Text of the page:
|dc.description.abstract||Traditionally, geometry at school starts on a formal level, largely ignoring prerequisite skills
needed for formal spatial reasoning. Ignoring that geometry conceptualisation has a sequential
and hierarchical nature, causes ineffective teaching and learning with a long lasting inhibiting
influence on spatial development and learning.
One of the current reform movements in mathematics education is the appropriate use of
dynamic computer technology in the teaching and learning of mathematics. Concerning
mathematics education, the lecturers may involve the introduction of both dynamic computer
technology and mathematics in meaningful contexts that will enable interplay between the two.
Pre-service mathematics teachers (PMTs) can be encouraged to become actively involved in
their learning and, therefore, less frustrated in their study orientation in mathematics. Therefore,
such learning environments may be essential to enhance the conceptual understanding of
To be able to reach their eventual learners, PMTs' own conceptual understanding of geometry
should be well developed. When PMTs have conceptual understanding of a mathematical
procedure, they will perceive this procedure as a mathematical model of a problem situation,
rather than just an algorithm.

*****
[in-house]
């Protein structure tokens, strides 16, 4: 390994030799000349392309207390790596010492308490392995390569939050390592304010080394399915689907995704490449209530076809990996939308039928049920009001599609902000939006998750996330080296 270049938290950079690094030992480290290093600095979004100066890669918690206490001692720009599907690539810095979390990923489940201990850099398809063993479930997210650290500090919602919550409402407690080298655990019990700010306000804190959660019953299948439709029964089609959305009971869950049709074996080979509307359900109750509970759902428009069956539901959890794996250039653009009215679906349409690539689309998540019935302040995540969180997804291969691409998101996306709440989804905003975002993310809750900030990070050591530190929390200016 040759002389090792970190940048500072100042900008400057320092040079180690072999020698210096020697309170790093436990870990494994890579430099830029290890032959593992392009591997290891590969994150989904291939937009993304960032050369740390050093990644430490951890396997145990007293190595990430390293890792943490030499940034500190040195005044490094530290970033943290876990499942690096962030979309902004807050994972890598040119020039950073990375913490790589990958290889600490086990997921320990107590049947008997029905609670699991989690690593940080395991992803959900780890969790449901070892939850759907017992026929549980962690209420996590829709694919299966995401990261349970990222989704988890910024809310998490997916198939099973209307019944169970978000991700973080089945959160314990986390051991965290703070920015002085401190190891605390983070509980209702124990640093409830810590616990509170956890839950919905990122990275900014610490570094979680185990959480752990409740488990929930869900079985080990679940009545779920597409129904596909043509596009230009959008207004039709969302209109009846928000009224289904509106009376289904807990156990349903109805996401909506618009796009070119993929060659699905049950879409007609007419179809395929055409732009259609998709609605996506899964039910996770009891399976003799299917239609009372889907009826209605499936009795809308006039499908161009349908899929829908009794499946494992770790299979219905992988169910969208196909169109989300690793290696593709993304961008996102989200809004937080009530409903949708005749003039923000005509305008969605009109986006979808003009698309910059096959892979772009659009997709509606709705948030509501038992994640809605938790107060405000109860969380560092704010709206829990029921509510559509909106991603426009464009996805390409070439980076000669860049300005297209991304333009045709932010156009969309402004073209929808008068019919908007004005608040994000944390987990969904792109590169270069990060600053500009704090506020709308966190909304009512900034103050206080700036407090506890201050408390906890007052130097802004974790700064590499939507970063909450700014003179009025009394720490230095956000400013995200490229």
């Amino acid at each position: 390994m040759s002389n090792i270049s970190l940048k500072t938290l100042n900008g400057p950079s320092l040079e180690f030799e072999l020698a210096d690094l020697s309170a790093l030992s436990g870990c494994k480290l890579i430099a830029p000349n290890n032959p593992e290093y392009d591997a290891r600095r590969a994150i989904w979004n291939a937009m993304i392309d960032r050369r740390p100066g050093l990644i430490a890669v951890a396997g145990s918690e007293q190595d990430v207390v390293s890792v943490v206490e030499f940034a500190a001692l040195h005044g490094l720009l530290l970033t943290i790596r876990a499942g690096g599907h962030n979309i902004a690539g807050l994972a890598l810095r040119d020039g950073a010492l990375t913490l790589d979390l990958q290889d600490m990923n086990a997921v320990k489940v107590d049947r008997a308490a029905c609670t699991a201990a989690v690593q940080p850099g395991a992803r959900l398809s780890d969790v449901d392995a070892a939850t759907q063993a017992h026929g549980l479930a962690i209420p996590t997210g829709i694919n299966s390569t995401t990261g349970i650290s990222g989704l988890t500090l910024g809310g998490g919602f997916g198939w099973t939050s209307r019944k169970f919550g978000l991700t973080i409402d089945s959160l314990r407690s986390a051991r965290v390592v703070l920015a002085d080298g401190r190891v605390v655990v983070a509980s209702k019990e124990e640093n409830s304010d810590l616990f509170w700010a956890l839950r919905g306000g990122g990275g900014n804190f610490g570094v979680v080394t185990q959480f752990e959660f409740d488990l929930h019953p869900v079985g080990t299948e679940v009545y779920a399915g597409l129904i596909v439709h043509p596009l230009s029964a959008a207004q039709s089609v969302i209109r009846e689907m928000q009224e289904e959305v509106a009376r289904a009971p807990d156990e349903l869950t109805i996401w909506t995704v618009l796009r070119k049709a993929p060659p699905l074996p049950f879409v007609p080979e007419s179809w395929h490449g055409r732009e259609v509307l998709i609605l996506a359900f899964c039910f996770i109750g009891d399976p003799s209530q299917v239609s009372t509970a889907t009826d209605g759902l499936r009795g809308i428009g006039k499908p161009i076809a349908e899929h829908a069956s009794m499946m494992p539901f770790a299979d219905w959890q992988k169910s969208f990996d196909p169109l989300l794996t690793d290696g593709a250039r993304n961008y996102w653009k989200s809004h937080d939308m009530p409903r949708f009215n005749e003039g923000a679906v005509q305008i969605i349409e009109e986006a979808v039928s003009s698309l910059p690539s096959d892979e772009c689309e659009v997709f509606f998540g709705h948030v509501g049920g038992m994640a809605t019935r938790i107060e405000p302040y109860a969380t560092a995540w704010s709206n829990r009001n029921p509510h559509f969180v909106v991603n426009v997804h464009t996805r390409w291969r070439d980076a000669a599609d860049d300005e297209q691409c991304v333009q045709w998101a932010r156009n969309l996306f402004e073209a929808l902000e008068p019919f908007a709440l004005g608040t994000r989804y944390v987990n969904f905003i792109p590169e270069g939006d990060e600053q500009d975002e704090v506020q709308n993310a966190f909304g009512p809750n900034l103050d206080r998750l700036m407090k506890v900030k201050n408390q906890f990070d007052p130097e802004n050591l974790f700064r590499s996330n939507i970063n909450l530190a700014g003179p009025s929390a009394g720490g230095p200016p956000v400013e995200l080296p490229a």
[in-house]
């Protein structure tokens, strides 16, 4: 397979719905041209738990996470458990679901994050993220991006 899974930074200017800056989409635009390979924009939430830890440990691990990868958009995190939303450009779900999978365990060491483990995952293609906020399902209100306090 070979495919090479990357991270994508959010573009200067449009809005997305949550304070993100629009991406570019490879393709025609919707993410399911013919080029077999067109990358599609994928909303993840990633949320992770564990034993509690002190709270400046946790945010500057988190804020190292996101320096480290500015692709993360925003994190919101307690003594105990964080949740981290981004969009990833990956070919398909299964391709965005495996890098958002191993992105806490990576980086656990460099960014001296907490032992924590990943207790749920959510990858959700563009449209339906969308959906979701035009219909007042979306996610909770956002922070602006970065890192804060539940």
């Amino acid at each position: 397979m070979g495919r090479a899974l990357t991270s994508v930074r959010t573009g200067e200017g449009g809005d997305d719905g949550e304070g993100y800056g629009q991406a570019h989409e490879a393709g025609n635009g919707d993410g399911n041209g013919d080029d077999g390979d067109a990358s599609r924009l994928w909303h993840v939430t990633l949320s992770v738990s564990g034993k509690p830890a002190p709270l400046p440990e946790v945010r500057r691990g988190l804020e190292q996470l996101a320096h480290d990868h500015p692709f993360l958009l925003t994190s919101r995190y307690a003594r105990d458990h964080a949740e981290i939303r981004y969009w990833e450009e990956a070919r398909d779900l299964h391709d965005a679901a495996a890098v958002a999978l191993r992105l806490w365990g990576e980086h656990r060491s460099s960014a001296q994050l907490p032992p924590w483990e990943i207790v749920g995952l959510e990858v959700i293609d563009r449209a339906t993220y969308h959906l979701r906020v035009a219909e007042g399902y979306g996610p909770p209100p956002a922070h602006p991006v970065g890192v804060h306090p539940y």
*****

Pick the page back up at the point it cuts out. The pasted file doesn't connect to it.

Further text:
This study aimed at investigating the effect of a technologically enhanced learning environment
on PMTs' understanding of geometry concepts and their study orientation in mathematics, as
prerequisite for deep conceptualisation.
A combined quantitative and qualitative research approach was used. The quantitative
investigation employed a pre-experimental one-group pre-test post-test design. A Mayberry-type
test was used to collect data with regard to PMTs' conceptualisation of geometry concepts,
while the Study Orientation in Mathematics (SOM) questionnaire was used to collect data with
regard their study orientation in mathematics. The qualitative investigation employed
phenomenological interviews to collect supplementary information about the participating PMTs'
experiences and assessment of the influence of the use of the dynamic software Geometer's Sketchpad (GSP) on their learning and conceptualisation of geometry concepts. During post-testing the participating group of PMTs achieved practically significantly higher
scores in the Mayberry-type test, as well as in all fields of the SOM questionnaire. Results seem
to indicate that PMTs gained significantly in the expected high levels of conceptualisation, as
well as high degrees of acquisition of those levels during the intervention programme. The main
conclusion of the study is that a technologically enhanced learning environment (such as GSP)
can be successfully utilised to significantly enhance PMTs' conceptualisation and study
orientation, as prerequisite for deep conceptualisation, in geometry.||